Because They Don’t Respect Customers, Of Course

Riddle me this: suppose you’re responsible for the documentation for a particular computer network card. (Like so many of your fellow companies, you think of “documentation” as “one small printed sheet and a CD.”) Suddenly it’s brought to your attention that the included page is wrong. What do you do?

  • Ignore it. Let tech support deal with it. You’ve had the sheets printed, after all.
  • Pull the sheets and replace them with a corrected version.
  • Run off a “correction” addendum and tuck that in with the original.

The makers of a NIC I recently installed opted for the last option (click to enlarge):
Two sheets, side by side

While an addendum might be smart in the case of a printed manual, it’s absolutely mystifying in this case, where instead of replacing the small, black and white quarter-page, they opted to double the number of sheets involved. Yet they didn’t even do that right: check the larger version and you’ll see that none of the three diagrams match.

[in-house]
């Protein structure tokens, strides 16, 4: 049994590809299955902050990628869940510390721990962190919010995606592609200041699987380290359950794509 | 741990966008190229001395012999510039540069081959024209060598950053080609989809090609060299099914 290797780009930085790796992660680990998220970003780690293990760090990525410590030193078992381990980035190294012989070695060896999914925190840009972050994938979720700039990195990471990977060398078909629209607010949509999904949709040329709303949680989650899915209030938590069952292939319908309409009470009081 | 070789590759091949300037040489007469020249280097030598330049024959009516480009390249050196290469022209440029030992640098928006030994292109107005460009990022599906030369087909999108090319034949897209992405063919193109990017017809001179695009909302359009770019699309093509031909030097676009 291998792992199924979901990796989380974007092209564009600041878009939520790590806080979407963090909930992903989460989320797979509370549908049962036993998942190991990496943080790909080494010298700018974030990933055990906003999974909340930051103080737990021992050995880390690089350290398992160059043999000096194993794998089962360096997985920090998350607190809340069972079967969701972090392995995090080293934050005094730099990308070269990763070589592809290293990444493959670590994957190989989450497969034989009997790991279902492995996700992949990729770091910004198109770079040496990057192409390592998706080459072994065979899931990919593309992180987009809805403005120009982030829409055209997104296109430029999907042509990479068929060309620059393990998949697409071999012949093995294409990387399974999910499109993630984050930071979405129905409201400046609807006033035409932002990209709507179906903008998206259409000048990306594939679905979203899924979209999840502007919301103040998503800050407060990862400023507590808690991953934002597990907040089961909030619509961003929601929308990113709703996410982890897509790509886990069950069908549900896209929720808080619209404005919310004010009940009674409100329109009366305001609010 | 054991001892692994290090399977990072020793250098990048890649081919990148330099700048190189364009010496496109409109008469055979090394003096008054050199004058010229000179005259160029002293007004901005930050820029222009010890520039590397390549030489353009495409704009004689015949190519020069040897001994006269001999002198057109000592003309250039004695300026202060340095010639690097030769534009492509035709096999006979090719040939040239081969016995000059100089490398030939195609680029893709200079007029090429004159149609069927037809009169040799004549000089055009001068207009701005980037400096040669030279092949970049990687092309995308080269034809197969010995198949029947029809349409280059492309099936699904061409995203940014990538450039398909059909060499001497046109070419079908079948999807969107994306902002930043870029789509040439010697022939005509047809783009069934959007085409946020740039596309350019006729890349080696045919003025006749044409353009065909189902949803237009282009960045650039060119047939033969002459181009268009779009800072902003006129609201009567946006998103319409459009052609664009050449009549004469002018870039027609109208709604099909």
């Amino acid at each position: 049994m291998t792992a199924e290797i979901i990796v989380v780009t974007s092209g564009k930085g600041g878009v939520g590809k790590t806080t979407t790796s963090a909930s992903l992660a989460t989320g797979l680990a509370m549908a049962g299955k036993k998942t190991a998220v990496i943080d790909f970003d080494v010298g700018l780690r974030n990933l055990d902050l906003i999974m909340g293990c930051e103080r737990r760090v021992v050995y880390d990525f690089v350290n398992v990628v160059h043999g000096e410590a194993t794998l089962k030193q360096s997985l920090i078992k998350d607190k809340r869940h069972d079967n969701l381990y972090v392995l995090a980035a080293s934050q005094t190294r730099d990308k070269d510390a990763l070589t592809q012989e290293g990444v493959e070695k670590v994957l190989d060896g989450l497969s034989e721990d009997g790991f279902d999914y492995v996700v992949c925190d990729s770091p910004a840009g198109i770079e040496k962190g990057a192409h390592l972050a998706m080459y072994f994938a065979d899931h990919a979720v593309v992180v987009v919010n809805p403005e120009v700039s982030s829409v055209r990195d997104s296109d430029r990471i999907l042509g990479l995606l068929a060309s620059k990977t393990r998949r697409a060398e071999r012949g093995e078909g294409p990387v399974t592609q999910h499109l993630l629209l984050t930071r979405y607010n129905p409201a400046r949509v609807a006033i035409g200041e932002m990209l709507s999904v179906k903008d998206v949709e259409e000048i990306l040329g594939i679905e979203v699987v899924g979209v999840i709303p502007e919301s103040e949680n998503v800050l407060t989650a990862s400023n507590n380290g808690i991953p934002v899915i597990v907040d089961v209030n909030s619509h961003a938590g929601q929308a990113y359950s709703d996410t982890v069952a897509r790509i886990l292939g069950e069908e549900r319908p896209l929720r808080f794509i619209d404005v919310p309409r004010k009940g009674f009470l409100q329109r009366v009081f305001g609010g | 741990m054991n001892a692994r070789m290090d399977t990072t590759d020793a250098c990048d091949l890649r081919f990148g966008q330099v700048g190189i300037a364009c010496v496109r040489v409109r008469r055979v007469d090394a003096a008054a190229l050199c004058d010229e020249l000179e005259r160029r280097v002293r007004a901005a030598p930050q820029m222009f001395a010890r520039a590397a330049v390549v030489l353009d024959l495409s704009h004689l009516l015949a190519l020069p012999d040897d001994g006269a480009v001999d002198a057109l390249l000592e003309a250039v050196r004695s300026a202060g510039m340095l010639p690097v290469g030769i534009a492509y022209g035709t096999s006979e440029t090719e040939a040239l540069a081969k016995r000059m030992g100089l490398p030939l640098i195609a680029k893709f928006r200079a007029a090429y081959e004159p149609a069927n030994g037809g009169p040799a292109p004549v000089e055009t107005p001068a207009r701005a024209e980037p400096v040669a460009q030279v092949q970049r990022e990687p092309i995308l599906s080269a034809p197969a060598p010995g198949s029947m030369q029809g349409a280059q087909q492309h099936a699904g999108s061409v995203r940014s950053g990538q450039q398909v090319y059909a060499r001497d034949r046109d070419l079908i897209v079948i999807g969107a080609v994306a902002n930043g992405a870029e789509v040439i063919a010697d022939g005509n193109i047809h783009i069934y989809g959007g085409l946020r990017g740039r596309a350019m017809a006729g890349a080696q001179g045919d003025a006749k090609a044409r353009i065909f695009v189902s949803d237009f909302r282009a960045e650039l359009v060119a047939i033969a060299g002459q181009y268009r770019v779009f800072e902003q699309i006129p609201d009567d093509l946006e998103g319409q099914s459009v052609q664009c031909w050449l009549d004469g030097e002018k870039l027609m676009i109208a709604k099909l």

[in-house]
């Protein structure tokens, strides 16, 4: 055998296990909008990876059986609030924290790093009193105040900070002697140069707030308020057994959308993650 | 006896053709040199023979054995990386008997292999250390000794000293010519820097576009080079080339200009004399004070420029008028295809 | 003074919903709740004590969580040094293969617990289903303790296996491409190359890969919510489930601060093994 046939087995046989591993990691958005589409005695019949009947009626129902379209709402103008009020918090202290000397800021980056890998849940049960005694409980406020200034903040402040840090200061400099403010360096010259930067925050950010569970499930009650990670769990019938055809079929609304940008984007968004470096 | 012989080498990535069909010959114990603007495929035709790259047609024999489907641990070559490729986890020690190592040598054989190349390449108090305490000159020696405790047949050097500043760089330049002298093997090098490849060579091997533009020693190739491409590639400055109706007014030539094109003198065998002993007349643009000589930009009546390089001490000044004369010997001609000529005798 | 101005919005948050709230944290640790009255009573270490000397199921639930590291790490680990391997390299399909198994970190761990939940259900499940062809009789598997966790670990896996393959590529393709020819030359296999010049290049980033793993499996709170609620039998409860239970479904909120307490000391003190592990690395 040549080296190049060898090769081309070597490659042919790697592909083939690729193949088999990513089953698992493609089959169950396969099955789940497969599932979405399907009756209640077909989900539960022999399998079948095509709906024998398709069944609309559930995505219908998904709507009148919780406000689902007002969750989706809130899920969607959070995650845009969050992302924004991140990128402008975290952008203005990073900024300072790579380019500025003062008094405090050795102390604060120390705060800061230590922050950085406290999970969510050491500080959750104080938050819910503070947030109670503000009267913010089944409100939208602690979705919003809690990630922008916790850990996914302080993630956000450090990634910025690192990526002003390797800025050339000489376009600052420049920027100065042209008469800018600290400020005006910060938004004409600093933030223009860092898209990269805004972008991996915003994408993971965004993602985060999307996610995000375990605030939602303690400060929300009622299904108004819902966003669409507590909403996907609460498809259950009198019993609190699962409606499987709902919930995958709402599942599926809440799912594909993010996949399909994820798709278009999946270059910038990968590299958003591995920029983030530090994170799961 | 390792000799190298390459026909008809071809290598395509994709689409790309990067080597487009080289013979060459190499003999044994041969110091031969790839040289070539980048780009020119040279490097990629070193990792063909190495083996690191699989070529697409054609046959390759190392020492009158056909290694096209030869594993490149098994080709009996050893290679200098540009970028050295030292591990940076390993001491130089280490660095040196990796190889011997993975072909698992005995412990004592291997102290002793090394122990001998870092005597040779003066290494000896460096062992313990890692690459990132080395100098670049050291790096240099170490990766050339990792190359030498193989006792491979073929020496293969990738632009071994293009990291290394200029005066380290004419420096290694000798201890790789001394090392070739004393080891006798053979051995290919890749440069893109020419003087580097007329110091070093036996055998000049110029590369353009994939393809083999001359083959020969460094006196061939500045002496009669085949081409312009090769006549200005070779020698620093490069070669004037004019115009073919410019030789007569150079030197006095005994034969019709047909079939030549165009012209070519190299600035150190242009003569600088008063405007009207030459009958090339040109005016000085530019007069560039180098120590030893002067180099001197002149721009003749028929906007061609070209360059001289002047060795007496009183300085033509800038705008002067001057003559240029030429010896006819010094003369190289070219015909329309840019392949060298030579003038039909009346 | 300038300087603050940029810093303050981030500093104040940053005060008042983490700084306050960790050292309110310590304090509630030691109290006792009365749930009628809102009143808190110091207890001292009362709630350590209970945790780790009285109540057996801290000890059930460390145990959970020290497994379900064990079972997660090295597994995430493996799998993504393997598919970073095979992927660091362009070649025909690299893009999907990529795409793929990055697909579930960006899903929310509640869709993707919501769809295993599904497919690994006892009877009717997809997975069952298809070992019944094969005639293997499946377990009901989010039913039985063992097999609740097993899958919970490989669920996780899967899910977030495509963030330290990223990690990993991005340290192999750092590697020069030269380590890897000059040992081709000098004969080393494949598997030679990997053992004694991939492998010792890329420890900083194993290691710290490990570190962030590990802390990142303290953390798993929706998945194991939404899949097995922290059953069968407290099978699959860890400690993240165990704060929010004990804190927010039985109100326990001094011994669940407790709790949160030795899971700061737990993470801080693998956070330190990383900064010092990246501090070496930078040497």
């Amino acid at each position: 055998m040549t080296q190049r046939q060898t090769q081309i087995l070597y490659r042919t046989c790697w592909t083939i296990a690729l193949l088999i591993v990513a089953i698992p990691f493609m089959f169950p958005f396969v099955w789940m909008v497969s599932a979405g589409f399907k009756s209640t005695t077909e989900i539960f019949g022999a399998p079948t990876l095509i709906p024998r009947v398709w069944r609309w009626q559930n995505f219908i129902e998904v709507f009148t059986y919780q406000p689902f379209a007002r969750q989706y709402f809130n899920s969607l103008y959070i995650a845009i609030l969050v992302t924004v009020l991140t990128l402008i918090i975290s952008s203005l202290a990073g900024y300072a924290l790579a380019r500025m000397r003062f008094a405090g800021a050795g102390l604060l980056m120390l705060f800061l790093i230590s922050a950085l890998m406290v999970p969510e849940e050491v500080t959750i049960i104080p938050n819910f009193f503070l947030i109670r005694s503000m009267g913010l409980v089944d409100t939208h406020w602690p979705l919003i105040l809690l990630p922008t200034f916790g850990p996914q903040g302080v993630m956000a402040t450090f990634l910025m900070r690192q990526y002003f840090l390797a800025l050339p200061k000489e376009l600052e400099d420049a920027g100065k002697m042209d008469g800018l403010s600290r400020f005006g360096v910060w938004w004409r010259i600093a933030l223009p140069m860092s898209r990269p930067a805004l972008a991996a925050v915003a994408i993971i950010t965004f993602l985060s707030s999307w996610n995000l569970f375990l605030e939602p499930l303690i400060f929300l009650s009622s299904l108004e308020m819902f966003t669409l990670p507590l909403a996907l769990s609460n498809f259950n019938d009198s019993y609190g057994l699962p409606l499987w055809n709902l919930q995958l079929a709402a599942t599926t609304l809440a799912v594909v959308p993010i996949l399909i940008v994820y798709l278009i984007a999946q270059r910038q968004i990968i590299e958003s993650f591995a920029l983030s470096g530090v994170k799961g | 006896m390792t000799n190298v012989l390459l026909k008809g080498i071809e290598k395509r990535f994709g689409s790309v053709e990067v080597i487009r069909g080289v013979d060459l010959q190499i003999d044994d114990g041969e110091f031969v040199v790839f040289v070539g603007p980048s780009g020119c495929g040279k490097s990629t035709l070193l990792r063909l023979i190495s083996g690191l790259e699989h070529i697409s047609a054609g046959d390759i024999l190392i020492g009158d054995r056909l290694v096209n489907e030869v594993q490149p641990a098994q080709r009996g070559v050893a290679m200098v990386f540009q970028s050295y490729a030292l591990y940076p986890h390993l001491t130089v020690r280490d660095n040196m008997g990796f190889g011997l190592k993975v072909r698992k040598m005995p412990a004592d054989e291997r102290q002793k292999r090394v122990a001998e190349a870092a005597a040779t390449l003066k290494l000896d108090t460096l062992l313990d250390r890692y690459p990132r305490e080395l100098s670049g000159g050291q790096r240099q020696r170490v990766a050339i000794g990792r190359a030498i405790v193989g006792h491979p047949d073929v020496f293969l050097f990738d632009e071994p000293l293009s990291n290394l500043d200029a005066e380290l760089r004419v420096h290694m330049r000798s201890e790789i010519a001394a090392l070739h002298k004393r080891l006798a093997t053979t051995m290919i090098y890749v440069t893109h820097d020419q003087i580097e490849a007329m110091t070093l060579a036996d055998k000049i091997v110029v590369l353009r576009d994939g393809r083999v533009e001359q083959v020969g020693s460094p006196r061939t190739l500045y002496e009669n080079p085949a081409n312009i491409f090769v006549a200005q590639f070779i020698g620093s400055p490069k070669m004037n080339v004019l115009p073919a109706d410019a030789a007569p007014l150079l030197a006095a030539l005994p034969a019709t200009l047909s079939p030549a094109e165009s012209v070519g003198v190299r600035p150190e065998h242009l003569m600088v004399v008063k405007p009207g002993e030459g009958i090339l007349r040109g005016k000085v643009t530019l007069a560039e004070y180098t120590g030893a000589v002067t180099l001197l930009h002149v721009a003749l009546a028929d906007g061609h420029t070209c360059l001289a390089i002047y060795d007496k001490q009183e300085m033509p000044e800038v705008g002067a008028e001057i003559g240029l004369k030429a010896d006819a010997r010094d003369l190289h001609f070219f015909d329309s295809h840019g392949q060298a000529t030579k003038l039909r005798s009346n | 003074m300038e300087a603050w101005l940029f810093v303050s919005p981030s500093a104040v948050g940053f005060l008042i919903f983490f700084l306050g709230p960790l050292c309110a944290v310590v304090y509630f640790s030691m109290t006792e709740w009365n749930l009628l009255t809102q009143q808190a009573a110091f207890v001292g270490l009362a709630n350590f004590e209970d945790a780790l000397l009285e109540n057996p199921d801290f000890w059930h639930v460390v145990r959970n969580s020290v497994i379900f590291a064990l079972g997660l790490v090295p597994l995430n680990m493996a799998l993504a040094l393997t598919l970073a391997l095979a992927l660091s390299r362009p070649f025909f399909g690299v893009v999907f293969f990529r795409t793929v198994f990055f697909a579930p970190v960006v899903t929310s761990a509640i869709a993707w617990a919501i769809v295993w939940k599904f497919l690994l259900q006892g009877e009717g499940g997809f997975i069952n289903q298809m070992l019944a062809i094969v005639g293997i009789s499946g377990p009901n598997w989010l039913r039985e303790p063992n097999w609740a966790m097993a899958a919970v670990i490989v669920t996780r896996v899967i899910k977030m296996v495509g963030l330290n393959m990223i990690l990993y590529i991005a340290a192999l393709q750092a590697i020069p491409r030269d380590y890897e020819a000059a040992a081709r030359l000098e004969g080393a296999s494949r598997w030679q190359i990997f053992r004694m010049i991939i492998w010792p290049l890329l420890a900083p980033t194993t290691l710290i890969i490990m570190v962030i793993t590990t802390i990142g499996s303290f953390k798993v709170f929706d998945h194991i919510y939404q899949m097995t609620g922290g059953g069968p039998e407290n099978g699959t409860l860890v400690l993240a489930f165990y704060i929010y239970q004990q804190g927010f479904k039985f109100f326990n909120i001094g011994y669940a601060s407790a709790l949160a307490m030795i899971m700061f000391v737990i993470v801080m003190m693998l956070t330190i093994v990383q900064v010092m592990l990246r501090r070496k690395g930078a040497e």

Why didn’t they just replace the wrong sheet with a new one? They’ve even assigned a part number to the second sheet, so clearly they have to manage stocks of these pages as well. How is this a good decision? Most importantly, why do they think it’s an acceptable experience for the customer, who has to spend the time and cognitive energy trying to figure out just what the hell is going on?

Hit Me With It


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